I truly don't understand why this novel is not more widely read or discussed. Thanks to the BBC dramatization, it has been saved from obscurity. Even though the television adaptation is quite good, it is no substitute for reading the full text of the book. I would disagree with those who say this was not one of the author's best novels; on the contrary, I feel it is one of his very best. Dickens wrote so many great books of which I am a fan. Among my favorites are: Bleak House, A Tale of Two Cities, and David Copperfield. Of all these masterpieces, Little Dorrit is my absolute favorite. I heard somewhere that Shaw felt Little Dorrit was Dickens's best work. Who am I to argue with Shaw? I believe many critics and those who study Dickens would agree. Ironically, the work was wildly popular during Dickens own life when it was published in serial form. In fact, that is the best way to read the novel...in small portions. You will choke to death if you try and consume it in one bite. This novel is too big and rich to devour quickly. I had a difficult time getting into the book after the initial few chapters but was richly rewarded as I continued on. This is not a book for lightweights. The length of the book is quite intimidating, the plot is complex, and the characters numerous; that being said, it is well worth the effort to read. I could not put it down as I came to the last few hundred pages. I absolutely loved it by the time I finished the book. It is one of Dickens's darker novels, which may put some off. Even so, many, if not most, of Dickens novels deal with unpleasant topics, and there is quite a bit of humor (Flora, her aunt, Afferty...) in Little Dorrit to balance the darkness. In fact the book is full of balance - wonderful Dickens prose, masterful characterization, as well as one the best plots ever devised. As others have said so well, this novel stands up to multiple readings. I certainly plan to reread and savor it many times.
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Format: Paperback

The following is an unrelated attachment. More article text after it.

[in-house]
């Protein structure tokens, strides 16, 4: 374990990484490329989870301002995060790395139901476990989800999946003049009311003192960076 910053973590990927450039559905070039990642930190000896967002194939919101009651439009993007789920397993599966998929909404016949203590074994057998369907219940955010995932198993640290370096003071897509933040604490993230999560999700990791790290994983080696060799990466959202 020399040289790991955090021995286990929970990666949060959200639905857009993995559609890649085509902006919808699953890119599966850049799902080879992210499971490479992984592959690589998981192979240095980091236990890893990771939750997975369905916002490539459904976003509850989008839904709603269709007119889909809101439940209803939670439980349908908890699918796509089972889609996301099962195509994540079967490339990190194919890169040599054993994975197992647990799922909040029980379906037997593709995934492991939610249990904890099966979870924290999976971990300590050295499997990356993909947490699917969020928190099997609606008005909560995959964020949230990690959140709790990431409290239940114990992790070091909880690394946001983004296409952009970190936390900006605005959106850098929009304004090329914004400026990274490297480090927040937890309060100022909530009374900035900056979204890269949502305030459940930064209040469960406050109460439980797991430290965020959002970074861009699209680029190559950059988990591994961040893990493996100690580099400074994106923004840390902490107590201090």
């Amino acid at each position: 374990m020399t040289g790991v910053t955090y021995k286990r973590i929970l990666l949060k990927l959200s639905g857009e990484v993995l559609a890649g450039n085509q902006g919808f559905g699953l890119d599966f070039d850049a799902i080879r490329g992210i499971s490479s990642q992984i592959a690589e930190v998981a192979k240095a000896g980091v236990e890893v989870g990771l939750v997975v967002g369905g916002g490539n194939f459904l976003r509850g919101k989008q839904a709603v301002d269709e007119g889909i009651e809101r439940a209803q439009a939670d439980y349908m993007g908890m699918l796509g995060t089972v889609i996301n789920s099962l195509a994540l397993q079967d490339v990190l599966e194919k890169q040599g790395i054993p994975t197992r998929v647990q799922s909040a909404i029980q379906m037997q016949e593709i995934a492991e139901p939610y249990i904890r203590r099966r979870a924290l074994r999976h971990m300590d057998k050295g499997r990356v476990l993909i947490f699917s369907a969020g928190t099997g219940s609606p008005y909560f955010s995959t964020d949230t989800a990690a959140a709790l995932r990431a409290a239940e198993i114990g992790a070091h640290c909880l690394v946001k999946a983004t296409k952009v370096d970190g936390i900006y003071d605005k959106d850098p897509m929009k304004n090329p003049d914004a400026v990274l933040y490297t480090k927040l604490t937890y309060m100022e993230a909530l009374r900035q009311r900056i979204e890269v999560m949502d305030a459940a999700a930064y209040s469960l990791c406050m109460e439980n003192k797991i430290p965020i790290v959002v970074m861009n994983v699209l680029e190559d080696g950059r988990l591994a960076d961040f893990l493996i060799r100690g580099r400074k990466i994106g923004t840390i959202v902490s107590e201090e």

This is a long book - it feels like a 1000 pages - but it is a masterpiece. Dickens takes us from Marseilles, home to an evil man whose smile makes his moustache disappear under his top lip and draws us into a dark, damp, murky Victorian London where one's whole future existence seems to be mapped out at birth, and where to escape from one's perceived 'destiny' is both sacriligeous and impossible. The Marshalsea Prison is a place all of us can visualise - a debtors prison from which many fail to escape, the dubious honour of the Father of the Marshalsea bestowed on the longest-serving inmate. Little Dorrit - Amy - is the daughter of the Father of the Marshalsea and this is her tale, one which stretches across the grime of smoggy nineteenth century London to the pollution of Continental Europe. The cast of characters is fascinating and Dickens rarely misses a trick - each is easily comparable to people any of us knows today. I studied this book at school and I have read it four or five times since.
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Format: Paperback
Among the reasons to come to earth must surely be the chance to read this novel. Shaw called this novel a masterpiece among masterpieces. My opinion is that this novel is the greatest of the sixteen. It is less bland than Bleak House, more poignant than Copperfield. I started it desultorily, distracted greatly by events in my life. But gradually as I read it dawned on me that sentence by sentence Dickens was here at his most trenchant. I began to be charmed by the characters, some of the greatest in his oeuvre. For all the darkness in the conception--a girl born and raised in debtor's prison--Little Dorrit is a wonderful character. Arthur Clennam is a real man. I adore Flora's deranged speech and her tenderness. Fanny is a delight! And there are Doyce and Pancks--and the Meagles and Pet and Tattycoram--and there are so many secrets! And isn't Blandois the precursor of Fosco? Oh, I could go on. To the Circumlocution Office and Barnacles and Merdle - and Afferty and Flintwich and Mrs. Clennam--such a wonderful feast of characters--with the Marshallsea hovering over all.

How well Dickens uses dialogue to identify character; how amusing are their tics. The characters fall into strata. The main of them, characterized by Clennam, Doyce, and Pancks, are at the level of small businessmen, tradesmen. Below them are the destitutes. A little above them are Mrs. Clennam, Casby, the Meagles. And high above them the Merdles, Gowans, and the like. The novel finds its way at the lower levels--it's a novel of the lower middle class and the lower class and the poor--and down there is so much life and love and devotion. It was strong medicine for me, cognitively dissonant, for Little Dorrit to love with such devotion. And Clennam loves her so deeply though he had no love in his life to that point.